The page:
What's in a name?


January 14, 2004|By Liz Atwood | Liz Atwood,Sun Staff

White chocolate by any other name might still taste as sweet. But starting this month, new federal guidelines will define what white chocolate is.

In response to petitions from Hershey Foods and the Chocolate Manufacturers Association of America, the U.S. Food and Drug Administration has come up with a new standard for the confection.

From now on, products called white chocolate must include cocoa butter, milk solids, milk fat and sweeteners such as sugar or high-fructose corn syrup. The goal is to eliminate consumers' confusion and prevent imposters from using cheaper ingredients such as vegetable fat instead of cocoa butter. For more information, visit www.fda.gov.

Jack's new gig

Sailor Jack, the chipper little fellow who along with his dog, Bingo, has adorned Cracker Jack boxes for 85 years, is riding the wave of health-conscious cuisine. His image now appears on Quaker's new popped corn cakes.

The snack is made of corn, whole-grain brown rice, sugar, peanuts and molasses and contains 60 calories and 1 gram of fat. And unlike the original "candied-coated popcorn with peanuts and a prize," there is no decoder ring waiting in the bottom of the bag.

Look for Cracker Jack Popped Corn Cakes in grocery stores. The corn cakes have a suggested retail price of $2.19 for a 7-ounce bag.


* Learn to make sweet and savory crepes 7 p.m. tomorrow at A Cook's Table, 717 Light St. $45. At 7 p.m. Saturday, learn classic Southern cuisine. $50. For these and other classes, call 410-539-8600.

* Taste dessert wines 10 a.m. to 6 p.m. Saturday, noon to 5 p.m. Sunday and 10 a.m. to 5 p.m. Monday at Berrywine Plantations-Linganore Winecellars, 13601 Glissans Mill Road, Mount Airy. Call 800-514-8735.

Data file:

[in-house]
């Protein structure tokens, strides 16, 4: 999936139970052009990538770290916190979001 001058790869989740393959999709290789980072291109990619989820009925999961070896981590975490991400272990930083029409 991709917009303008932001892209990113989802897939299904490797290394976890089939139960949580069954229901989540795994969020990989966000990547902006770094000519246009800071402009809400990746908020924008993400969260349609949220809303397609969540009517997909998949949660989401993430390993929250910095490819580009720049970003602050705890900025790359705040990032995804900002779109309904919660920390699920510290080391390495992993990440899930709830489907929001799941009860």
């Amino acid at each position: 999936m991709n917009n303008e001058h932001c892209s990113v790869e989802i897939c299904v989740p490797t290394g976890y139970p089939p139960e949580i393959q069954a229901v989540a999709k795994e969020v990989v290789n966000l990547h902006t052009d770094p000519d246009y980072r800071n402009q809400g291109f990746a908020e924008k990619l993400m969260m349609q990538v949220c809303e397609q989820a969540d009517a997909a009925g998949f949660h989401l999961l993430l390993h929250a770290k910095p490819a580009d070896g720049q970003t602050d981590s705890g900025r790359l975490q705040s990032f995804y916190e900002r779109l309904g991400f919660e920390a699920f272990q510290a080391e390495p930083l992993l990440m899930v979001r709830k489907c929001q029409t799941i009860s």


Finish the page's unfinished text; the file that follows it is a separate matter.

* Enjoy a multicourse French dinner 6:30 p.m. Jan. 22 at Cafe de Paris in Columbia. $55 for members of the American Institute of Wine and Food, $66 for nonmembers. For more information, call 410-244-0044.

* Whole Foods Market Harbor East will donate 5 percent of its sales today to the Community Partnership for the Homeless. Four times a year, the grocery store donates a portion of its sales to charity.

Potpie: beyond the usual chicken

What could be more comforting on a cold, winter day than a chicken potpie? Spice maker McCormick & Co. has ideas for how to turn this staple of Americana into an adventure in eating.

First, don't just think chicken. Any number of ingredients will do, including shrimp and Italian sausage. Toppings can range from puff pastry to corn bread or mashed potatoes. And potpies don't even have to be round. They can bake as well in a square dish.

Here's a recipe for a Shrimp-and-Dill Potpie:

Preheat oven to 400 degrees. Melt 2 tablespoons of butter in a large skillet over medium heat. Add 1 1/2 cups of fresh mushrooms, quartered, and 3/4 cup chopped onion. Saute 2 minutes.

Add 1 1/2 pounds large shrimp, peeled and deveined, and 2 cups of sugar snap peas. Saute until shrimp becomes pink, about 3 minutes to 4 minutes. Whisk together 1 1/2 cups half-and-half, 1/4 cup dry white wine, 1/4 cup flour, 1 teaspoon dill weed, 1/4 teaspoon thyme and 1/2 teaspoon salt. Add to skillet.

Bring to boil over medium heat, stirring constantly; simmer 2 minutes or until sauce thickens. Pour into a 2-quart dish, about 2 inches deep. For the topping, use a 12-ounce package of refrigerated flaky biscuits. Separate each biscuit into 3 layers. Place layers on top of filling, overlapping in a shingle fashion to cover. Bake 11 to 13 minutes or until biscuit topping is golden-brown. Makes 6 servings.

The Dish welcomes food news and notes. Send to The Dish, Attn.: Liz Atwood, The Sun, 501 N. Calvert St., Baltimore, MD 21278; fax to 410-783-2519; e-mail food@baltsun.com.

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